The chief executive officer of Raytheon Technologies Corp. predicts President Joe Biden’s proposed corporate income tax hike to significantly increase infrastructure spending would force him to cut investments by a fifth.
In an interview with the Washington, DC Economic Club on Wednesday, CEO Greg Hayes tabled a business case against the Biden administration’s efforts to reshape tax policy and reverse tax legislation passed by a Republican Congress and President Donald Trump in 2017 has been.
Hayes also chairs the tax and fiscal policy committee of the Business Roundtable.
David Rubenstein, President of the Washington, DC Economic Club, asked Hayes in a nearly hour-long interview about Biden’s infrastructure plan, taxes, and a number of other topics.
Raytheon allocates $ 5 billion annually to investment and research and development, according to Hayes. The president’s proposal to raise the corporate tax rate from 21% to 28% would cost aerospace and defense giants about $ 1 billion in taxes annually, he said.
“That’s a billion less than I would otherwise invest,” said Hayes. “I have to reduce my investment budget by 20%. I’m not sure that is exactly what the President wants. “
“It’s a pretty straightforward discussion in my eyes,” he said. “If US companies want to invest in technology and innovation, they must have incentives to do so here in the US.”
Legislation in 2017 lowered the corporate tax rate from 35% to 21%, and Hayes said he “drove cash back into the US, it drove investments”.
Raytheon reported $ 8.8 billion on its balance sheet at the end of 2020, of which approximately $ 3 billion from divestments from its business portfolio. Hayes said in January the company would raise dividends and plan a share buyback.
“We don’t think we need $ 9 billion on the balance sheet,” he told industry analysts.
Hayes took on a high profile assignment in 2017 when he joined 15 other top executives calling on Congress to cut corporate taxes in exchange for companies bringing home trillions of dollars parked overseas to avoid higher taxes.
The analyst Nicholas Heymann of William Blair & Co. said in a customer announcement on Wednesday that the tax cut of 2017 “did not increase US growth as promised”. The “vast majority” of corporate tax breaks were returned to shareholders in the form of dividends and buybacks, he said.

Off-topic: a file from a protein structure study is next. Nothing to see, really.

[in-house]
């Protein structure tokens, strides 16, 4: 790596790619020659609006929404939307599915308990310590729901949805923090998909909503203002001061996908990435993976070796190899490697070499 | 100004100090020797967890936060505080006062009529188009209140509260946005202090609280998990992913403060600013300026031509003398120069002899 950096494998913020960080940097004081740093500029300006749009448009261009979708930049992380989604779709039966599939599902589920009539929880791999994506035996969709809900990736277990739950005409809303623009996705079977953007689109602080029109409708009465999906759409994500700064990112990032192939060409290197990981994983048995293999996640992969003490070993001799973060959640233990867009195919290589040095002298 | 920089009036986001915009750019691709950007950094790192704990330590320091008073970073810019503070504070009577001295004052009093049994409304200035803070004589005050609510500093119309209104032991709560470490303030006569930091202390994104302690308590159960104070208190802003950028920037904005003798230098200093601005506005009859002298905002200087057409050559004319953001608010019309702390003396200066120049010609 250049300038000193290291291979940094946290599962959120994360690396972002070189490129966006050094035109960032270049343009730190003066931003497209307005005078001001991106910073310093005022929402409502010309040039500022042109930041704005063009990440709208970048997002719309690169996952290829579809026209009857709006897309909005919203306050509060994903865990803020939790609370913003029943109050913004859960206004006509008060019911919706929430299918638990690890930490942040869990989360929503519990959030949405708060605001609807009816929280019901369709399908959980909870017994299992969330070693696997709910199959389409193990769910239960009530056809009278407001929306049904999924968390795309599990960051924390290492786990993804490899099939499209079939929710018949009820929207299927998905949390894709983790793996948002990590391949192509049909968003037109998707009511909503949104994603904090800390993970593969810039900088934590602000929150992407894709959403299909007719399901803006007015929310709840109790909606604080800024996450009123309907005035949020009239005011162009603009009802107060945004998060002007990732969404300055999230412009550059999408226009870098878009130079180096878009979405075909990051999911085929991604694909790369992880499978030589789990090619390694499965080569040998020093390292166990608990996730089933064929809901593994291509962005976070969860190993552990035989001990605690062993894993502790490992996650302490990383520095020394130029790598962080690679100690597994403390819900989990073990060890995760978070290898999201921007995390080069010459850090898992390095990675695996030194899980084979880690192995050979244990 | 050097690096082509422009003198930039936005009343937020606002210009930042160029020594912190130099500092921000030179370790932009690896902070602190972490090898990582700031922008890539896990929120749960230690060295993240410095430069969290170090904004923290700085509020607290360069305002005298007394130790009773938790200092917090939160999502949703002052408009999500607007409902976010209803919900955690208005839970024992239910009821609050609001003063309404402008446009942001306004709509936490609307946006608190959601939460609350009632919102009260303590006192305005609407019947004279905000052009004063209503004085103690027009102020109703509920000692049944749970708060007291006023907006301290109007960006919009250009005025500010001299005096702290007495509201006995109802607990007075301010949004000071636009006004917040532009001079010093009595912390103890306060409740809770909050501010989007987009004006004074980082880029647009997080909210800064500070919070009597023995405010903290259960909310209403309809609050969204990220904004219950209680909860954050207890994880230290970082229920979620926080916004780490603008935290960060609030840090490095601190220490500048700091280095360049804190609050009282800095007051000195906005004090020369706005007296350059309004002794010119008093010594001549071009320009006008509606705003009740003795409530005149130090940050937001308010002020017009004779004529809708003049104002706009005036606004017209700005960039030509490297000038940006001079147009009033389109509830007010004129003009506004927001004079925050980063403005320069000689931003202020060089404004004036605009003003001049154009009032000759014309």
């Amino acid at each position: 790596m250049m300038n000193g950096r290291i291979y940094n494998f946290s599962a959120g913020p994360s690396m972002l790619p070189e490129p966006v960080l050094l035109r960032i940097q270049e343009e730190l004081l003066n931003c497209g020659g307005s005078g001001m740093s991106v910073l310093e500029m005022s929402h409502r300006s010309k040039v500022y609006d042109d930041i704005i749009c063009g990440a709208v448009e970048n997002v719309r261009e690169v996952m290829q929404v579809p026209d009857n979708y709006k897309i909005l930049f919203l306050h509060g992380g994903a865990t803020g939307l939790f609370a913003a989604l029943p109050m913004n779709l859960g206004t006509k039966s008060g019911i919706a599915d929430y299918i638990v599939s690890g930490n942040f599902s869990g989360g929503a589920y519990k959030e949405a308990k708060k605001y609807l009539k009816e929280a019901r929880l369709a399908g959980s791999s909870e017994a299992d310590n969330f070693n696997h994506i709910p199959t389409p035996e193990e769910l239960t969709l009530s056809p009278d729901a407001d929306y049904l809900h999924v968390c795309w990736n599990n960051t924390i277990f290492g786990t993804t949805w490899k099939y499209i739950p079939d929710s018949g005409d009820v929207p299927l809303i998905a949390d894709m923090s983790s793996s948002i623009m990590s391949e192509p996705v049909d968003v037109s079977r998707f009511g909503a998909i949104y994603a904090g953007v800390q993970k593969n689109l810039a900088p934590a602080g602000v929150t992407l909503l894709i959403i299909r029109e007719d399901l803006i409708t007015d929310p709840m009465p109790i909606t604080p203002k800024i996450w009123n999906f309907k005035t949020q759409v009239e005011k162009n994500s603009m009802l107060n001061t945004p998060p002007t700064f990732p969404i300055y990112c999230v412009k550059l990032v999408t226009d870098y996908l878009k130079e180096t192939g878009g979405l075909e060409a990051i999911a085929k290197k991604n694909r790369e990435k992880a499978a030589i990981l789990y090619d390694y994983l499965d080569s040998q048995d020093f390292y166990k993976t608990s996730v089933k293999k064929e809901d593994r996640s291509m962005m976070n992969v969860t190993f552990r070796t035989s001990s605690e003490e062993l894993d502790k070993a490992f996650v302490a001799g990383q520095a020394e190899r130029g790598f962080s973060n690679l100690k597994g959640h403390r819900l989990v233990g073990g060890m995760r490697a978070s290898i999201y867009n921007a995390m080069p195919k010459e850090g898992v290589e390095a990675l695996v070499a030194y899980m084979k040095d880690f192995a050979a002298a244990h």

US multinational corporations paid an effective tax rate of 8% on average in 2018, half the tax rate of 2017 “and well below the average tax rate for US citizens,” Heymann said.
Corporations are estimated to benefit, directly or indirectly, from Biden’s infrastructure and pandemic aid funds of an estimated $ 2.5 trillion to $ 3 trillion in eight years, he said. You will be asked to pay approximately $ 2 trillion over 15 years to fund the infrastructure program. Personal tax increases for higher incomes and wealthy taxpayers pay the rest, Heymann said.
Jeff Bezos, CEO of Amazon, has approved Biden’s tax plan. In a statement on Tuesday, he said infrastructure spending “will require concessions on all sides – both in terms of the details of the benefits included and the way they are paid for (we support a corporate tax increase). “
Hayes denied Bezos’ testimony.
“I think when you have $ 180 billion it’s easy to say,” he said. “But my shareholders would tell you we want to invest wisely, but we have to do it as much as we can.”
Raytheon had sales of $ 56.6 billion in 2020. Amazon had sales of $ 386 billion in 2020.
The National Association of Manufacturers said Thursday’s proposed tax hike would result in the loss of 1 million jobs in the first two years, economic activity would decline by $ 117 billion by 2023, and investment in equipment and structures would decrease by 2023 $ 80 billion is down.
“As we emerge from the economic disaster caused by COVID-19, American companies are at a crucial point in our country’s history,” said Jay Timmons, president and CEO of the manufacturing group.
Stephen Singer, Hartford Courant (TNS)